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Social Protection in Africa: Lessons from Ethiopia, Kenya and Malawi

Abstract: 

Social protection is emerging as an important development agenda across Africa. Governments are increasingly realising that putting in place good policies and strategies and achieving economic growth are not enough to reach the most vulnerable groups in society particularly those unable to take advantage of the favourable economic environment due to age, disability or other social factors.

This paper used experience of Ethiopia, Kenya and Malawi to argue for long term social protection. Kenya and Malawi have social protection policies and strategies in place and are piloting various approaches with a view to scaling up and informing the policy process. The Ethiopia Productive Safety Net Programme is unique in that it is one of the largest in Africa designed to address chronic food insecurity. Although it is a short term intervention, the experience gained from implementing the programme is informing the path to long term social protection.

For the purpose of this paper, transfer rates and duration of transfers of the PSNP are used as a basis to provide social protection options and estimates of how much it would cost the government. Five options are presented (the first three for cost estimates):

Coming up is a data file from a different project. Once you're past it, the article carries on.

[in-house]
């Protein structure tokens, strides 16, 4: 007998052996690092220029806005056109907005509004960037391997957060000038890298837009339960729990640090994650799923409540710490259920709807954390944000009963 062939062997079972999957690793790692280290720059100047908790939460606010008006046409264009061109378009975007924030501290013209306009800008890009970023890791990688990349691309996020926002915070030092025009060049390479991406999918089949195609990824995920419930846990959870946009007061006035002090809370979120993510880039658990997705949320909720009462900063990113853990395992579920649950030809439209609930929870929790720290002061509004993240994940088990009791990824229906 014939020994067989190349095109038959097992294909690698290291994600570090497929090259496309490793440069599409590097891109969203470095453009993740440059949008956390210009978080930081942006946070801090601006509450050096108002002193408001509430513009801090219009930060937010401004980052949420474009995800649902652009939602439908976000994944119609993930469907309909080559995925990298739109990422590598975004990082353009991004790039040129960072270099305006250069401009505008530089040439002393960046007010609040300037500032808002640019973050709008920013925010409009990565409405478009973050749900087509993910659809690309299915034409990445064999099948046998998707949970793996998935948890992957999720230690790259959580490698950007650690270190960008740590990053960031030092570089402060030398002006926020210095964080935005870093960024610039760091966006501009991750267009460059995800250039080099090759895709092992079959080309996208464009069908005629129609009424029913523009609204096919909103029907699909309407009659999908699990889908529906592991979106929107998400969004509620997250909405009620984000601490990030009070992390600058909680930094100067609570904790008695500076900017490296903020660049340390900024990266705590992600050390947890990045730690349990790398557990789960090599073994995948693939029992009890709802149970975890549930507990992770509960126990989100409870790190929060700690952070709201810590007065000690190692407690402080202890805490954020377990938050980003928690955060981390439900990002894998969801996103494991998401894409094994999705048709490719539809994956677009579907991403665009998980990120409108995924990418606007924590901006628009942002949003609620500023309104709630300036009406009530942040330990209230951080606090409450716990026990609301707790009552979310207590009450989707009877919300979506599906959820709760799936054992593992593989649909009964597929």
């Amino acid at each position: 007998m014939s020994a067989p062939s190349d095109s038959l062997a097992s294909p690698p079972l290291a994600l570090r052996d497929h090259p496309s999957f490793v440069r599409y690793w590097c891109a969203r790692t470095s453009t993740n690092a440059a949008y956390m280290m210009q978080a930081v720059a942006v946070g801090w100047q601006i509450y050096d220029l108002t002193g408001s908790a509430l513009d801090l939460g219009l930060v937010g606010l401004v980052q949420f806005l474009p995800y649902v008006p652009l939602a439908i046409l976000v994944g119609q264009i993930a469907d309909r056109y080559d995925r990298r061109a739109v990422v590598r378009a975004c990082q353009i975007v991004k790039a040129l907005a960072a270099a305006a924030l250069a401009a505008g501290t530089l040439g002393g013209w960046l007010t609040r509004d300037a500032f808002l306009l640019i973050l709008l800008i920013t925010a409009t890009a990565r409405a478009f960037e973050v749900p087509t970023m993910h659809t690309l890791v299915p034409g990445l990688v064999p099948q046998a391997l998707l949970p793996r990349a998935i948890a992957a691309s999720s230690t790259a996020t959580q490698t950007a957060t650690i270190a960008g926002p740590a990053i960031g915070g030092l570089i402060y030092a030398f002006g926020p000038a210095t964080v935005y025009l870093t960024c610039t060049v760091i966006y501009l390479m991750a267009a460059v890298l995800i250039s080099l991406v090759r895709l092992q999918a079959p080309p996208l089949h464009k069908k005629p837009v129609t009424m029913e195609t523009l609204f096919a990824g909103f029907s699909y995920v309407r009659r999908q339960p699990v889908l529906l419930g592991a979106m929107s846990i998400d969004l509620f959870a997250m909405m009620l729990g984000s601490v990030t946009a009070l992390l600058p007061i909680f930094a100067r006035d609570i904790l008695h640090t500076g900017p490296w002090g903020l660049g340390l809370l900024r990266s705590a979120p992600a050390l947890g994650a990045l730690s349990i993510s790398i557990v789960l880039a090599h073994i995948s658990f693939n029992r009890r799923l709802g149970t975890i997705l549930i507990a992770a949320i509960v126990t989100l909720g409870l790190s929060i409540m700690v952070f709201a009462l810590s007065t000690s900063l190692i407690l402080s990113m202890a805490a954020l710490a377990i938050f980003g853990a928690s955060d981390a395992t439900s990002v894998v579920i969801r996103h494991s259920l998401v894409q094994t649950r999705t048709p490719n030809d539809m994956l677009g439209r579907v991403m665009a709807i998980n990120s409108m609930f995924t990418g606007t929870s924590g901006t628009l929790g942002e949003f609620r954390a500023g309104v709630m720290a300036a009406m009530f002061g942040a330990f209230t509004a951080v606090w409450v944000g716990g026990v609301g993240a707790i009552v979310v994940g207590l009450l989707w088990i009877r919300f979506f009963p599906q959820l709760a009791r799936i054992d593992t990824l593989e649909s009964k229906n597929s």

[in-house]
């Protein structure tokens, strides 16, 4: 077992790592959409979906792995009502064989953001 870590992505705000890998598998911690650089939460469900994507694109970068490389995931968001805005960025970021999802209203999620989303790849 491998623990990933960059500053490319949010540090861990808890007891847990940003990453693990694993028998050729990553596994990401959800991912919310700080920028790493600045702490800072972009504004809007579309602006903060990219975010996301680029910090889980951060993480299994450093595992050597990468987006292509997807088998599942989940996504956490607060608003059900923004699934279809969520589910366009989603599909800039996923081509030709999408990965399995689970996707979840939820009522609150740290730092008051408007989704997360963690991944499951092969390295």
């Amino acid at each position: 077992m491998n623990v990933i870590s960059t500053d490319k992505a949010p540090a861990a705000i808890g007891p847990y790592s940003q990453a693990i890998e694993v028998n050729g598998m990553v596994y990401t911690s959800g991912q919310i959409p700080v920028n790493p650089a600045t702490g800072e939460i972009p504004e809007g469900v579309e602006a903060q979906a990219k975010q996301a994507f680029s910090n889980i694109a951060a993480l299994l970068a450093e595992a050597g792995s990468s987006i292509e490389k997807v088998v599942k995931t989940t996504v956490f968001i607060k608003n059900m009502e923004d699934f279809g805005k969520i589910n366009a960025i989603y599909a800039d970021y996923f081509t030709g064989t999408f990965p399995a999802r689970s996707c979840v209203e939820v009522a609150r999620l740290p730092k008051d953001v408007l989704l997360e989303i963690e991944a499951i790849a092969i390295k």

-focus on the current direct support and extend the duration to 12 months;
- focus on children with options of supporting different age groups and going for universal (all children) or poor only defined by the poverty line
- focus on the elderly (over 60 or over 70) and make it universal (all elders) or poor only
- focus on persons with disabilities estimated to be around 7.5 million
- focus on persons living with HIV/AIDS

The paper concludes that Ethiopia should use the PSNP as a historic opportunity to move away from short term thinking to long term solutions. It should design and institutionalised social protection system that is administratively viable, financially affordable, and politically acceptable. Achieving this will require all stakeholders to make long-term resource commitments that amount to 'social contract' with Ethiopia's vulnerable citizens. Kenya and Malawi are on the right track in the sense that they have social protection policies and strategies that guide interventions and most importantly they are testing/piloting schemes with a view to informing the policy process. Ethiopia should closely follow the outcome of the piloting and learn from the process. The UK Department for International Development, as a donor supporting both the Ethiopia and Kenya programmes, has the opportunity to encourage experience sharing between the two countries

Corporate Author: 
Getnet Alemun & Ethiopian Economic Association/Ethiopian Economic Policy Research Institute
Publisher: 
Ethiopian Economic Association (EEA)
ISBN/ISSN: 
978-99944-54-15-0
Primary Descriptors: 

Social protection

Geographic Descriptors: 
Ethiopia, Kenya , Malawi
Cataloge Date: 
02/27/2013
Broad Subject heading: 
Social sector development
Call Number: 
330.963 PRO 2010
Serial Key Title: 
Proceedings of the Seventh International Conference on the Ethiopian Economy
Publication catagory: 
Content type: 
Volume: 
II
Publication date: 
2013-05-27 23:10:00
Forum or Discussion date: 
2013-02-27 15:09:17
Place of publication: 
Addis Ababa, Ethiopia
Type of material: 
Book
Current frequency: 
Annualy

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